Some years ago I went on a door to door evangelism evening with members of my local church.  I was teamed up with a man that was quite a few years older than me.  We knocked on our first door which was answered by an elderly lady.  My colleague didn’t move away from the door at all after he had finished knocking, staying in the same place.  The lady was surprised to find my smiling friend standing so close to the door, which made her take two steps back. She held the door handle and arm’s length so that she was about 5 feet away from us.  You will not be surprised to learn that we didn’t spend very long with her.

It is really critical to understand the use of proxemics or proximity as it is known in communication psychology.  Being aware of how this can have a dramatic effect on the response or reaction of the person we are in conversation with will make us more effective.

In today’s multicultural society we need to realise that this can change with regards to differing ethnic groups. In Western society, there are four zones or distances that people use below conscious levels to determine how comfortable they feel in the presence of people.  These are as follows:

The public zone: This area starts at about 10 feet plus.  It is very often the distance that teachers and lecturers and even preachers use to get their message across.  Because people are further away, the speaker will have to exaggerate their body language movements in order to communicate more effectively.

The social or acquaintances zone: if in general terms this tends to be at around four feet.  At this distance, people will sometimes introduce themselves to strangers by shaking their hands and then immediately move back out to the zone where they feel more comfortable.  It also means that during conversation neither party needs to shout or raise their voice.

The personal zone: This starts at the area of approximately 1½ to 4 feet and is an area where you experience a degree of feeling comfortable. It is believed to be the most appropriate for when people are in conversation. In this zone, it is much easier to be able to see the other person’s eye movements and expressions, as well as their overall body language.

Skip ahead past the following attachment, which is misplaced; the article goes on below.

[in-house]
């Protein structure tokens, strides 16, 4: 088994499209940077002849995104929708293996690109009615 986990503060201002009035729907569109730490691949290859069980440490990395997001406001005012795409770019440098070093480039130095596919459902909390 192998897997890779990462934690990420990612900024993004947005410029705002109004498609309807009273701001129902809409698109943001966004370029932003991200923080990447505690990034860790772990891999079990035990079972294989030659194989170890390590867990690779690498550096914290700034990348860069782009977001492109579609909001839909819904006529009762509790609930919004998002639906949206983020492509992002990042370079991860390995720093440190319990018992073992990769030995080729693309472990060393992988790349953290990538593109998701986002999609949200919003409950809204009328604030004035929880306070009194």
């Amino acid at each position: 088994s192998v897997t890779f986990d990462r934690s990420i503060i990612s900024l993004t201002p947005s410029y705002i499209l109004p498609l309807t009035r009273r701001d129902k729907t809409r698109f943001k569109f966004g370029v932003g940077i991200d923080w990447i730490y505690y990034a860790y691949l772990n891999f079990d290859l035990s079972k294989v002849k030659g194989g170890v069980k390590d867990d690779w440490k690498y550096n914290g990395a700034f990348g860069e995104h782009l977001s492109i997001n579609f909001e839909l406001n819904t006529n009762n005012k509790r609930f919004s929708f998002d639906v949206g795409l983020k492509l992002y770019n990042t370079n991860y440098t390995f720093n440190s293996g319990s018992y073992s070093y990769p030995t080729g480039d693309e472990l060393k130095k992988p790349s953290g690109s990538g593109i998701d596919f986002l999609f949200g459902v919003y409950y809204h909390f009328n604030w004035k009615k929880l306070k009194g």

The friendship or intimate zone: This area, under 1 ½ feet is only for people that you close to, such as family, courting couples or close friends. Immediately entering the space of a person that you do not have a close relationship with can be extremely disturbing.

Having conversations in the personal zone, without the person moving away from you is a very good sign that they feel comfortable with you. This can lead on to them allowing you to move in closer and pray for them.

Be aware of proximity.

 

 

About the author : Moray McGuffie

Moray McGuffie

I am an evangelist and author hoping to challenge and inspire Christians to share the Gospel through strategies that are simple, effective and above all Biblical. I have written two books, the first of which "A Fall From The Top" covers my journey to faith from being born into a showbiz family where my father was a violent alcoholic. In my teenage years I discovered martial arts and went on to become a professional instructor. Injury led me into the world of financial services where I climbed the corporate ladder only to fall from the top after traumatic period in business. My second book, "One to one witnessing for Christ ... made easy" cover simple and easy strategies that can be used to share the message of the Gospel. All are scripture based and have proven to a great benefit to readers. I travel the UK and internationally, preaching, teaching and sharing my testimony of Gods grace upon my life. He is amazing!